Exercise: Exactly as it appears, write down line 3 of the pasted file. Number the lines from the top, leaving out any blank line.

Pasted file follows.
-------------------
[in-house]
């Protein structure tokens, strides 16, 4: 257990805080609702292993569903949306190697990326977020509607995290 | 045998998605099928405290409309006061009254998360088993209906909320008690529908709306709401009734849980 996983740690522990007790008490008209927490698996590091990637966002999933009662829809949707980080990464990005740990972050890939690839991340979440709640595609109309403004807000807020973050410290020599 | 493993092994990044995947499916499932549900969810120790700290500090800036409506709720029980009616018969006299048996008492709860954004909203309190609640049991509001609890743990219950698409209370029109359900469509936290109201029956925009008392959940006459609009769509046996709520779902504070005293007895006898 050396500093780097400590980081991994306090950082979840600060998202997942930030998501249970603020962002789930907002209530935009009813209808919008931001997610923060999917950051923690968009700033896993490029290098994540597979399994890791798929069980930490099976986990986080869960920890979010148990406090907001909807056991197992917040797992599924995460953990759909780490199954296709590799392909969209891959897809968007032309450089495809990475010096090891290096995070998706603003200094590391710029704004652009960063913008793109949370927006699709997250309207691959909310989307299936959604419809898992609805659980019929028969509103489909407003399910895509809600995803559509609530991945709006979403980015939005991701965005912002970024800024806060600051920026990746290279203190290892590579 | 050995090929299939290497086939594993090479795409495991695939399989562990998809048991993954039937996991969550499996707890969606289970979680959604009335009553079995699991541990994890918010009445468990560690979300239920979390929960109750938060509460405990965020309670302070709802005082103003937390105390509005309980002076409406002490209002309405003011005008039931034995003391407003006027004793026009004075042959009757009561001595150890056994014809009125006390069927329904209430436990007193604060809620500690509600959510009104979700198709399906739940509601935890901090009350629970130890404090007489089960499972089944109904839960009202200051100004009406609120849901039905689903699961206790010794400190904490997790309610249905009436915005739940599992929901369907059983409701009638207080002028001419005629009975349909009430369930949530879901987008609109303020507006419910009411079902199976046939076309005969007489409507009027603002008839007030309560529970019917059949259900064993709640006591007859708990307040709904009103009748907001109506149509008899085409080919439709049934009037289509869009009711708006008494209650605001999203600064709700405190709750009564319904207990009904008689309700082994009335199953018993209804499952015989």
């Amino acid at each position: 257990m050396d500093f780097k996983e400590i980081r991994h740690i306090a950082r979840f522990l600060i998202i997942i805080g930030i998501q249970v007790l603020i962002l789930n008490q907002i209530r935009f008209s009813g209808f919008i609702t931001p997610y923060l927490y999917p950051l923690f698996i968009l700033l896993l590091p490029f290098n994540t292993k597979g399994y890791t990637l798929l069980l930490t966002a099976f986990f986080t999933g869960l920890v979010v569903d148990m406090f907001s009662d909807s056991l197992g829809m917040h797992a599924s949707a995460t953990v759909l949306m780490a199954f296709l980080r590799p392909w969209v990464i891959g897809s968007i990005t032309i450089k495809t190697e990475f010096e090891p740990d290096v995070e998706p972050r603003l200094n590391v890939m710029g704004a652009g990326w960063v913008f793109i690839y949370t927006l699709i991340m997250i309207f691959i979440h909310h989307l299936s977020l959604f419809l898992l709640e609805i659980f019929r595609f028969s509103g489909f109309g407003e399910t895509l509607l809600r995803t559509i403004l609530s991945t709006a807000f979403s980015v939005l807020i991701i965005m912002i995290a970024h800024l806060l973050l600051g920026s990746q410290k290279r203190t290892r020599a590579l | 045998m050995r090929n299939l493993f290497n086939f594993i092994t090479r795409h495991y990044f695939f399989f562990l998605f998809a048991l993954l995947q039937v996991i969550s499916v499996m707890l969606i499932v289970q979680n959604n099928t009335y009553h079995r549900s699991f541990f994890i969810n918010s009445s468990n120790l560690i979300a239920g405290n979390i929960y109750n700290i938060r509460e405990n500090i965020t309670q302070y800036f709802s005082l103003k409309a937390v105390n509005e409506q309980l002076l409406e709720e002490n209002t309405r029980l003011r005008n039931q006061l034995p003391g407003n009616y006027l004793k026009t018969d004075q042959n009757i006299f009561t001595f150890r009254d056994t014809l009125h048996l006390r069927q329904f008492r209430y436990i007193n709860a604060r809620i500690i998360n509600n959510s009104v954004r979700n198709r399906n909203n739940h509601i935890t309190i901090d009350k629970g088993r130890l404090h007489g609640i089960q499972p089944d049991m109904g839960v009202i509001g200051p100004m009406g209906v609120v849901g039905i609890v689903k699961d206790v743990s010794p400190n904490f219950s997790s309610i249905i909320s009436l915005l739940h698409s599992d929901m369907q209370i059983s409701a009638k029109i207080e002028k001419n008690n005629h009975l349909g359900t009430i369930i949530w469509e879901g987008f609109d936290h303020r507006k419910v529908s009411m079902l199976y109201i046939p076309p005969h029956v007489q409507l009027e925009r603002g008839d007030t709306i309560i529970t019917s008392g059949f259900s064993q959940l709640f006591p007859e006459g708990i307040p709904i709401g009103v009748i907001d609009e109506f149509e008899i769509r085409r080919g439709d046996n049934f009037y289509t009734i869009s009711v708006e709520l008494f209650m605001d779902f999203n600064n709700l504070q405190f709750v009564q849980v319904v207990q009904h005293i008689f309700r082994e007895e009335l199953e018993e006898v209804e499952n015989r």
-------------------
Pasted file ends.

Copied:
């Amino acid at each position: 257990m050396d500093f780097k996983e400590i980081r991994h740690i306090a950082r979840f522990l600060i998202i997942i805080g930030i998501q249970v007790l603020i962002l789930n008490q907002i209530r935009f008209s009813g209808f919008i609702t931001p997610y923060l927490y999917p950051l923690f698996i968009l700033l896993l590091p490029f290098n994540t292993k597979g399994y890791t990637l798929l069980l930490t966002a099976f986990f986080t999933g869960l920890v979010v569903d148990m406090f907001s009662d909807s056991l197992g829809m917040h797992a599924s949707a995460t953990v759909l949306m780490a199954f296709l980080r590799p392909w969209v990464i891959g897809s968007i990005t032309i450089k495809t190697e990475f010096e090891p740990d290096v995070e998706p972050r603003l200094n590391v890939m710029g704004a652009g990326w960063v913008f793109i690839y949370t927006l699709i991340m997250i309207f691959i979440h909310h989307l299936s977020l959604f419809l898992l709640e609805i659980f019929r595609f028969s509103g489909f109309g407003e399910t895509l509607l809600r995803t559509i403004l609530s991945t709006a807000f979403s980015v939005l807020i991701i965005m912002i995290a970024h800024l806060l973050l600051g920026s990746q410290k290279r203190t290892r020599a590579l | 045998m050995r090929n299939l493993f290497n086939f594993i092994t090479r795409h495991y990044f695939f399989f562990l998605f998809a048991l993954l995947q039937v996991i969550s499916v499996m707890l969606i499932v289970q979680n959604n099928t009335y009553h079995r549900s699991f541990f994890i969810n918010s009445s468990n120790l560690i979300a239920g405290n979390i929960y109750n700290i938060r509460e405990n500090i965020t309670q302070y800036f709802s005082l103003k409309a937390v105390n509005e409506q309980l002076l409406e709720e002490n209002t309405r029980l003011r005008n039931q006061l034995p003391g407003n009616y006027l004793k026009t018969d004075q042959n009757i006299f009561t001595f150890r009254d056994t014809l009125h048996l006390r069927q329904f008492r209430y436990i007193n709860a604060r809620i500690i998360n509600n959510s009104v954004r979700n198709r399906n909203n739940h509601i935890t309190i901090d009350k629970g088993r130890l404090h007489g609640i089960q499972p089944d049991m109904g839960v009202i509001g200051p100004m009406g209906v609120v849901g039905i609890v689903k699961d206790v743990s010794p400190n904490f219950s997790s309610i249905i909320s009436l915005l739940h698409s599992d929901m369907q209370i059983s409701a009638k029109i207080e002028k001419n008690n005629h009975l349909g359900t009430i369930i949530w469509e879901g987008f609109d936290h303020r507006k419910v529908s009411m079902l199976y109201i046939p076309p005969h029956v007489q409507l009027e925009r603002g008839d007030t709306i309560i529970t019917s008392g059949f259900s064993q959940l709640f006591p007859e006459g708990i307040p709904i709401g009103v009748i907001d609009e109506f149509e008899i769509r085409r080919g439709d046996n049934f009037y289509t009734i869009s009711v708006e709520l008494f209650m605001d779902f999203n600064n709700l504070q405190f709750v009564q849980v319904v207990q009904h005293i008689f309700r082994e007895e009335l199953e018993e006898v209804e499952n015989r």